This would pose, as House Democratic Whip James Clyburn said in late July, "a real big problem for us." Antiwar activists have been running ads and holding rallies to persuade Republican members to vote for a timetable for withdrawal. As the issue was framed in July, they had reason to hope these efforts would be successful. But if the issue is framed as continuing a policy that has had military success, the pressure will shift to the other side.
Clyburn conceded that if the issue were framed that way, he would have a hard time persuading Blue Dog Democrats to vote for withdrawal. Democrats were hoping they might get up to 300 votes in the House for such a stance. Now it looks as though they may get only 200 -- less than a majority.
History gives a little guidance here. Harry Truman's job ratings hovered around 25 percent between the firing of Gen. Douglas MacArthur in April 1951 and the November 1952 election because he offered no hope of anything but bloody military stalemate -- much bloodier than Iraq -- in Korea. Richard Nixon, on the other hand, fared well with the voters in 1972 when American troops were being withdrawn with the communists seemingly defeated in Vietnam. American voters are not so much antiwar as anti-stalemate -- and anti-defeat. Between stalemate and withdrawal, they'll lean to withdrawal.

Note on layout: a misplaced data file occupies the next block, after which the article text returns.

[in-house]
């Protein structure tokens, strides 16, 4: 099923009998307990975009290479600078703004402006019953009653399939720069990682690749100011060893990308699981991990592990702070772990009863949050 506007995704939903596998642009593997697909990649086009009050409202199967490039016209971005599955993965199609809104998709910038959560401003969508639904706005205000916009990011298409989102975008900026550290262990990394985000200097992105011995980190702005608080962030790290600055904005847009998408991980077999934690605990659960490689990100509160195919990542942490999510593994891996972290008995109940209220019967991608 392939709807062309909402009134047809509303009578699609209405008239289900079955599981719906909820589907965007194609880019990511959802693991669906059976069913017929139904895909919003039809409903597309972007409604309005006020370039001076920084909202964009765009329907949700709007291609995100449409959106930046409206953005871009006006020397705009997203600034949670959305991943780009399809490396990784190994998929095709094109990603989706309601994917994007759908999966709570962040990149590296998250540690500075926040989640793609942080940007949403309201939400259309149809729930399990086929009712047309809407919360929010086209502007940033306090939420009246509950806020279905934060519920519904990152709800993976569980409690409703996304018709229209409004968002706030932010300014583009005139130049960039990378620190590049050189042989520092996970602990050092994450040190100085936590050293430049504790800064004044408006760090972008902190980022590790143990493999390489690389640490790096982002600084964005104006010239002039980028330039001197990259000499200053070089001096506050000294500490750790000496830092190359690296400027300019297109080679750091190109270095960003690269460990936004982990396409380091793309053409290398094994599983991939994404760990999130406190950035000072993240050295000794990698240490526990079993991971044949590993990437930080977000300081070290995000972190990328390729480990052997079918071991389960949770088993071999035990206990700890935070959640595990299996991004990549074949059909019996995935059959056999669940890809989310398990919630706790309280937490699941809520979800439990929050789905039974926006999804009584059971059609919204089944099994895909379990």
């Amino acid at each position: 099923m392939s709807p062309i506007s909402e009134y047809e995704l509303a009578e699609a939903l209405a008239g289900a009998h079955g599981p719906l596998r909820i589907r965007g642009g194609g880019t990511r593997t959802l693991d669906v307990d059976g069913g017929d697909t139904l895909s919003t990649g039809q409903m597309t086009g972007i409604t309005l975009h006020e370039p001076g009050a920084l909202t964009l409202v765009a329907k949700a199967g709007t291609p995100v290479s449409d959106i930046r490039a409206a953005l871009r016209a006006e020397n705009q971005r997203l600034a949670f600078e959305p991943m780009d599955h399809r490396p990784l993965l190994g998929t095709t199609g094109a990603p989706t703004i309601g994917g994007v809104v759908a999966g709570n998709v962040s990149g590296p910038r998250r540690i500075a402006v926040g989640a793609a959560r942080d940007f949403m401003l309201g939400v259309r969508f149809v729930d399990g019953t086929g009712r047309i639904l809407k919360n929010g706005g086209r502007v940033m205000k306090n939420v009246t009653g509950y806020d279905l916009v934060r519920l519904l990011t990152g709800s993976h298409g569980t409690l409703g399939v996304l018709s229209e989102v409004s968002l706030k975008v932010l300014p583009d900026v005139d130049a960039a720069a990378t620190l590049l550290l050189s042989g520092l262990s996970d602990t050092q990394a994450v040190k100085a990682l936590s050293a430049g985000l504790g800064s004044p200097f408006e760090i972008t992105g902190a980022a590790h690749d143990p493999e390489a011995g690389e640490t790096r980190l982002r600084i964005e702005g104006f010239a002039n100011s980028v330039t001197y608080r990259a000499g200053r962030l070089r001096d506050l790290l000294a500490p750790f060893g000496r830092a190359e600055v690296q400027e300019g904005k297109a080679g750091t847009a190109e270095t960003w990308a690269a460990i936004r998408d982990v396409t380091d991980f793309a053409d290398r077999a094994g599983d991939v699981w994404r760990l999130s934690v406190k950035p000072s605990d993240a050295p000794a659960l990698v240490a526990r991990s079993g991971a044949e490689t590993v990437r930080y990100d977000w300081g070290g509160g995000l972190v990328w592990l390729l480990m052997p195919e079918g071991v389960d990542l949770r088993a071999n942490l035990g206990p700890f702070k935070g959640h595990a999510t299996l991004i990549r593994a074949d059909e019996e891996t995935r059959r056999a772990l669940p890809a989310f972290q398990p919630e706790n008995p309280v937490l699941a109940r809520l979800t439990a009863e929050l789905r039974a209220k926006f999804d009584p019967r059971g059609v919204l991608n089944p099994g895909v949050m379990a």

Between victory and withdrawal, however, they'll usually pick victory.
Will that be seen as the choice facing Congress this month? Efforts to undercut a positive Petraeus assessment are underway, such as a pessimistic draft of a Government Accountability Office report on political progress leaked to the Washington Post last week. But Democratic leaders today don't have the huge majorities they had in 1975 when they blocked the Air Force from repelling the communist invasion of South Vietnam. They may persist in proclaiming that the surge isn't working. But the facts seem to be framing the issue another way.